TOWN OF NEWBOLD - A man killed himself on an Oneida County road early Tuesday morning.
The Oneida County Sheriff's Office tells Newswatch 12, deputies got a call from the Waukesha County Sheriff's Office late Monday night. Family members from southeastern Wisconsin had called them expressing concern for the well being of a family member in Oneida County.
A deputy patrolling near the Rainbow Flowage in Newbold saw the car the man was described to be driving around 2:00 a.m. When that deputy tried to pull the man over, he sped off.
The man led police on a chase along Highway D, at one point showing he had a gun.
He stopped near the intersection of Highway D and Swamp Creek Road and got out of the car. Officers say the man shot himself once. The man died from his self-inflicted wound.
The mans name has not yet been released. The incident is under investigation.
WAUSAU - Students at Northcentral Technical College in Wausau got to see Tibetan monks create a work of art steeped in Buddhist history.
The Mandala Sand Art is an ancient Tantric Buddhist tradition dating back thousands of years.
The Tibetan Monks from the Drepung Loseling Monastery are on an international tour called Mystical Arts of Tibet where they create mandalas in front of an audience.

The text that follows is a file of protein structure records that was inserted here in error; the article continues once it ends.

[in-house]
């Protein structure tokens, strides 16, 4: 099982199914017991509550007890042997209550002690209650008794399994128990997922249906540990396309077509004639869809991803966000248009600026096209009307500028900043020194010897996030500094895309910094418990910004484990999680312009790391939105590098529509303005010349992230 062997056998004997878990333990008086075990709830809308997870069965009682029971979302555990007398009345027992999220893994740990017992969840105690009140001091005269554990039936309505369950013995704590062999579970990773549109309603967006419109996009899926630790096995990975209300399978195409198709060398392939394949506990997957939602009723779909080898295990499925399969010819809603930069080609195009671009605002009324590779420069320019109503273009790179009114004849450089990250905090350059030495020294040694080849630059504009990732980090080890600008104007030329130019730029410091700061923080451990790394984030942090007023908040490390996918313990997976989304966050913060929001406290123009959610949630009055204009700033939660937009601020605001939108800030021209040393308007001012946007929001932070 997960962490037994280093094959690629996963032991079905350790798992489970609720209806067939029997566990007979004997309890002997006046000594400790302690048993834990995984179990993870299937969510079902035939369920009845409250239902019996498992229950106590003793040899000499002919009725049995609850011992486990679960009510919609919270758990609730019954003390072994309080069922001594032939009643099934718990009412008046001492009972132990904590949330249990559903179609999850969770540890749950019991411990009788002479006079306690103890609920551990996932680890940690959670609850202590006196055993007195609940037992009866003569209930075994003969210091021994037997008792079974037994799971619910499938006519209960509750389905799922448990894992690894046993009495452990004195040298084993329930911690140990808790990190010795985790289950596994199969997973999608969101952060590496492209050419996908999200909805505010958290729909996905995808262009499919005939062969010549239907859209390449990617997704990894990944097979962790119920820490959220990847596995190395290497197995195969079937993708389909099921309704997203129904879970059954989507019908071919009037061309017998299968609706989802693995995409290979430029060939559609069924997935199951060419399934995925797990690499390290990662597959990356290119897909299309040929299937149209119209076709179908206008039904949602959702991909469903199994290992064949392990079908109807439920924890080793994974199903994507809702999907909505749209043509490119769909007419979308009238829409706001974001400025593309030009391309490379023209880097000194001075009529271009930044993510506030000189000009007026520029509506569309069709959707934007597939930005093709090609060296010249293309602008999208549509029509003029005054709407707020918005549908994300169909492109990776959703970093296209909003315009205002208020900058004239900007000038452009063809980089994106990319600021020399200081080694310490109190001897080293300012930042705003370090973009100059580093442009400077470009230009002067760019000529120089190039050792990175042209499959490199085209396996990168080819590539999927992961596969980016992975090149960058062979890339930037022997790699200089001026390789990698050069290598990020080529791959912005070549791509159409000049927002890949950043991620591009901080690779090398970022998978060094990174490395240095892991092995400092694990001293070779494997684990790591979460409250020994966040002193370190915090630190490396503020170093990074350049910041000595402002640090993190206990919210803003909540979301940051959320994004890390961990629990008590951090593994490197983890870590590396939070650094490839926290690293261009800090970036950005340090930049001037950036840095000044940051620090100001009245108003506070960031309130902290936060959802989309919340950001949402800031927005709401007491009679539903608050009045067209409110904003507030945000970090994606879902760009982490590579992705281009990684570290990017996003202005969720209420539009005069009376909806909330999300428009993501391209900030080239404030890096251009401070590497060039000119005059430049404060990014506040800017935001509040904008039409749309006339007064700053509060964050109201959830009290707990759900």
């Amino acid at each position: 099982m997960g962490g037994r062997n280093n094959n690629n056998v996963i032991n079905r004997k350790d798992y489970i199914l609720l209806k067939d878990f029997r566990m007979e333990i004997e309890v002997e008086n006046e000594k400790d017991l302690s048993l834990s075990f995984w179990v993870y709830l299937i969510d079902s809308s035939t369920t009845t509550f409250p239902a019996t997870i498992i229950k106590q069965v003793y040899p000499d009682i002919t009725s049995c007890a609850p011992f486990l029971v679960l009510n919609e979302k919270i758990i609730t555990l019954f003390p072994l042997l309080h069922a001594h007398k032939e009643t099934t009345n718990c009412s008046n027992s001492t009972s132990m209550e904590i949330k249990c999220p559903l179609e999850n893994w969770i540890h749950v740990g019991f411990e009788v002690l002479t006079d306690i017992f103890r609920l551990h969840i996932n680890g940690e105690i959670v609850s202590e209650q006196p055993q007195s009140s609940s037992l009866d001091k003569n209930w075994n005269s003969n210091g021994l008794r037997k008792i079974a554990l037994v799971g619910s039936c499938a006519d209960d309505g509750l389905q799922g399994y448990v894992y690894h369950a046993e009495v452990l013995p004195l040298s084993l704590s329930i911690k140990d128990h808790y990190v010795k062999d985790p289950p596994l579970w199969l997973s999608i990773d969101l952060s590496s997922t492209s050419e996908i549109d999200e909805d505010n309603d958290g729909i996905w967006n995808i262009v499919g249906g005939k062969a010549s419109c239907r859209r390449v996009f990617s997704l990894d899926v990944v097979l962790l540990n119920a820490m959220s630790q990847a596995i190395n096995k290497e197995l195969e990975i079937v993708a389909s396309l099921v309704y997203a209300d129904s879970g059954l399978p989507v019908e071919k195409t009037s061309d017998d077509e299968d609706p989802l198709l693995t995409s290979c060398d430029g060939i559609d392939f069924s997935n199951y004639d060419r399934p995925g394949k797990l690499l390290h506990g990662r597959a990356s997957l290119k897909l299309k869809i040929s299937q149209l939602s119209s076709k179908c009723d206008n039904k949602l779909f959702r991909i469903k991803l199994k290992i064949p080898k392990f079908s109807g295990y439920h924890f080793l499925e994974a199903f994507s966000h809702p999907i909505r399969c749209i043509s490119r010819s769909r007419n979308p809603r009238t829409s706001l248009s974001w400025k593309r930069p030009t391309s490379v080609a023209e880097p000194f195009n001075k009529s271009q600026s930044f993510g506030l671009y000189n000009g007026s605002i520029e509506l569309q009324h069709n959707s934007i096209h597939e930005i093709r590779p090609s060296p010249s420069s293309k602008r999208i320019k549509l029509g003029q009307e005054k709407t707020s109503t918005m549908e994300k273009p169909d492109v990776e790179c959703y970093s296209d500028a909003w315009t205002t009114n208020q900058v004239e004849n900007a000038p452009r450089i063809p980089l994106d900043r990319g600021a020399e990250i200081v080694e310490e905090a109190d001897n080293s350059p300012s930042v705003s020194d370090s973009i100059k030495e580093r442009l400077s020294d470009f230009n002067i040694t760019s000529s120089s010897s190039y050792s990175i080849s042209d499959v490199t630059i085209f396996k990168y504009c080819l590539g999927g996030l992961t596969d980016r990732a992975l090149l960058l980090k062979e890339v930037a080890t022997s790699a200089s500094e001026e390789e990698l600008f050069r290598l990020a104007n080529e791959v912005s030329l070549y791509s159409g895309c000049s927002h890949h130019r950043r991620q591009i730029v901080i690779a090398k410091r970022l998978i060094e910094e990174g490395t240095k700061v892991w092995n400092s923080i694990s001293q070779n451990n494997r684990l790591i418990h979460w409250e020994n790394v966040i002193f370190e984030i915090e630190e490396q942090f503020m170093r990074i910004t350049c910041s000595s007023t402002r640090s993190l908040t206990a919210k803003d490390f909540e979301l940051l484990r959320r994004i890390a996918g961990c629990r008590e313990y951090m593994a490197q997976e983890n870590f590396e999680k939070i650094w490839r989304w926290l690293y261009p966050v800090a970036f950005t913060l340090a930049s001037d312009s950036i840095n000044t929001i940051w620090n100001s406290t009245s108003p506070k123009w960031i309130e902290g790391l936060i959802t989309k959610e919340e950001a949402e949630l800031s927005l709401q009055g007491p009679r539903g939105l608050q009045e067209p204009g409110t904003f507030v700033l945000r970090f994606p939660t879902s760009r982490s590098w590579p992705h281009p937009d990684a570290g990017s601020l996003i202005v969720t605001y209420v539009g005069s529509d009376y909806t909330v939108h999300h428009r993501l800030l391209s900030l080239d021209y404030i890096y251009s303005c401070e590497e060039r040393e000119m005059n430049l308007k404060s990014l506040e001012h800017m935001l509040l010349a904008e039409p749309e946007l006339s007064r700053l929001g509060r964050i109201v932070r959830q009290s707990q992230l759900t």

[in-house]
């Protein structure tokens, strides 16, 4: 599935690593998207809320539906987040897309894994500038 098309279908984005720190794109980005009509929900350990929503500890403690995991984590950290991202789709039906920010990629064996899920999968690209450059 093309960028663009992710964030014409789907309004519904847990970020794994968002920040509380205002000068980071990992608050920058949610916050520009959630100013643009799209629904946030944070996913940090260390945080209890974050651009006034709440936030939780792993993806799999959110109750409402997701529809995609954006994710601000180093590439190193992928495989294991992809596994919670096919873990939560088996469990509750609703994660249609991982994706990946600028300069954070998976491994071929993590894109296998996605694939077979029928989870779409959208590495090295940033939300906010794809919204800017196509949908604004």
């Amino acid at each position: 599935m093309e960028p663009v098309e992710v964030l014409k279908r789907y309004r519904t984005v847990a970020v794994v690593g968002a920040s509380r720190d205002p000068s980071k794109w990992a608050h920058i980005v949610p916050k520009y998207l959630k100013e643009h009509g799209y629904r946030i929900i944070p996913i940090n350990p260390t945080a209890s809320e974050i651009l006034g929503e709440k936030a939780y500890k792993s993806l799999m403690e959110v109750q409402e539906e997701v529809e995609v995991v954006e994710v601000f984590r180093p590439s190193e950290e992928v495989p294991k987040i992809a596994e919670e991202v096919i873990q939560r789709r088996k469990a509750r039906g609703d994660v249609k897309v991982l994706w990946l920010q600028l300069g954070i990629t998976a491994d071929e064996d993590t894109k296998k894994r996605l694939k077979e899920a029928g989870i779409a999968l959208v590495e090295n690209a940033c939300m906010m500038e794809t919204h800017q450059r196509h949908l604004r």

"The colored patterns we are using, we are following the scriptures, the Buddhist scriptures. It's a very old tradition, more than 2,500 years ago," says Geshe Loden, head of the Mystical Arts of Tibet.
The monks' last visit to Northcentral Technical College in 2011 was so popular, they were invited back.
"At NTC we feel like it's important to offer our students a variety of different programming, and one of the things we feel our responsibility to do is expose our students to other cultures, other religions, other ideas," says Director of Student Development Shawn Sullivan.
The monks work hours at a time placing sand delicately in the lines of the intricate pattern.
The mandala will take them four days to complete, but the beautiful creation won't last long.
"After finishing this, making the mandala, we consecrate this completed mandala, and we dismantle it to symbolize the impermanence of all the conditioned things, all the phenomena," says Loden.
The monks' tour raises money for more than 3,000 monasteries in India. They also do it to raise awareness about the plight of Tibetans.
"Lord Buddha had started this, and that tradition keeps going on."
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